Boris Johnson has issued a renewed call for a return to the office in the wake of the Covid pandemic, saying working from home does not work.
The Prime Minister said staff were “more productive, more energetic, more full of ideas” when they are in the workplace alongside their colleagues.
“My experience of working from home is you spend an awful lot of time making another cup of coffee and then, you know, getting up, walking very slowly to the fridge, hacking off a small piece of cheese, then walking very slowly back to your laptop and then forgetting what it was you’re doing,” he told the Daily Mail.
In contrast, he said that getting those workers who are continuing to operate from home back into the office would drive up productivity.
“It will get our city centres moving in the weekdays and it will be good for mass transit. And a lot of businesses that have been having a tough time will benefit from that,” he said.
“We need to get back into the habit of getting into the office. There will be lots of people who disagree with me, but I believe people are more productive, more energetic, more full of ideas, when they are surrounded by other people.”
With many officials reportedly still working from home, Mr Johnson has previously railed against the “post Covid manana culture” in the Civil Service.
Ministers have publicly blamed large-scale home working for the backlogs in the Passport Agency and the DVLA.
Earlier it emerged that Mr Johnson had instructed ministers to cut 90,000 civil service jobs, potentially saving £3.5 billion-a-year, as the Government looks for measures to ease the cost of living crisis.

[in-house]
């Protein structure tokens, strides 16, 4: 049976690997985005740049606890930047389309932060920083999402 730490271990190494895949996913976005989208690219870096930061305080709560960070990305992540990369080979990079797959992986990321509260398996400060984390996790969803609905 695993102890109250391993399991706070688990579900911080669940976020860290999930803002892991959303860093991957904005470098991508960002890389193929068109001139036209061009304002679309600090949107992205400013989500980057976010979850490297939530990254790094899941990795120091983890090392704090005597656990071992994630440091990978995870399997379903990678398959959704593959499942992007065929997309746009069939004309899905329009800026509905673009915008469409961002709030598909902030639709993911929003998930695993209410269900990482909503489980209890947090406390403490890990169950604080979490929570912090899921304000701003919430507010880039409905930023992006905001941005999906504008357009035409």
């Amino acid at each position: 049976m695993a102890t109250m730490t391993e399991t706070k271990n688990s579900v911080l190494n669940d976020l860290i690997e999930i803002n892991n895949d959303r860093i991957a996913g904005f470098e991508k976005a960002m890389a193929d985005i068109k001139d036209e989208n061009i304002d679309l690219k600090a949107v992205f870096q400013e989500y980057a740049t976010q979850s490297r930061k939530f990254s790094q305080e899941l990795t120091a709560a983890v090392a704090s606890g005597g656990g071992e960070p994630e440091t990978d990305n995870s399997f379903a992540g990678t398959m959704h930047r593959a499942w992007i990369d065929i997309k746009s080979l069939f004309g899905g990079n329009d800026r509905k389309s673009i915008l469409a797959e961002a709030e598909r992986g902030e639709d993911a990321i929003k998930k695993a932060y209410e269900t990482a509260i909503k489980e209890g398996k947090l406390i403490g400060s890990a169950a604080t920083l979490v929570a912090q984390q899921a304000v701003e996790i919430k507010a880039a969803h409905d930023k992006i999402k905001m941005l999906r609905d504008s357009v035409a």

Unions have warned they could take strike action, but the Prime Minister defended the move, telling the Mail: “We have got to cut the cost of government to reduce the cost of living.
“Every pound the Government pre-empts from the taxpayer is money they can spend on their own priorities, on their own lives.”
Mr Johnson also said that he was ready for a fight with “leftie lawyers” seeking to challenge the Government’s controversial plan to offshore the processing asylum applications to Rwanda.
He said the the first 50 “illegal entrants into this country” have already been served notice that they will be sent to the African nation within a fortnight.
He added: “There’s going to be a lot of legal opposition from the types of firms that for a long time have been taking taxpayers’ money to mount these sorts of cases, and to thwart the will of the people, the will of Parliament. We’re ready for that.
“We will dig in for the fight and you know, we will make it work. We’ve got a huge flowchart of things we have to do to deal with it, with the leftie lawyers.”
Asked if he might respond with a review of the European Convention on Human Rights, Mr Johnson he said: “We’ll look at everything. Nothing is off the table.”
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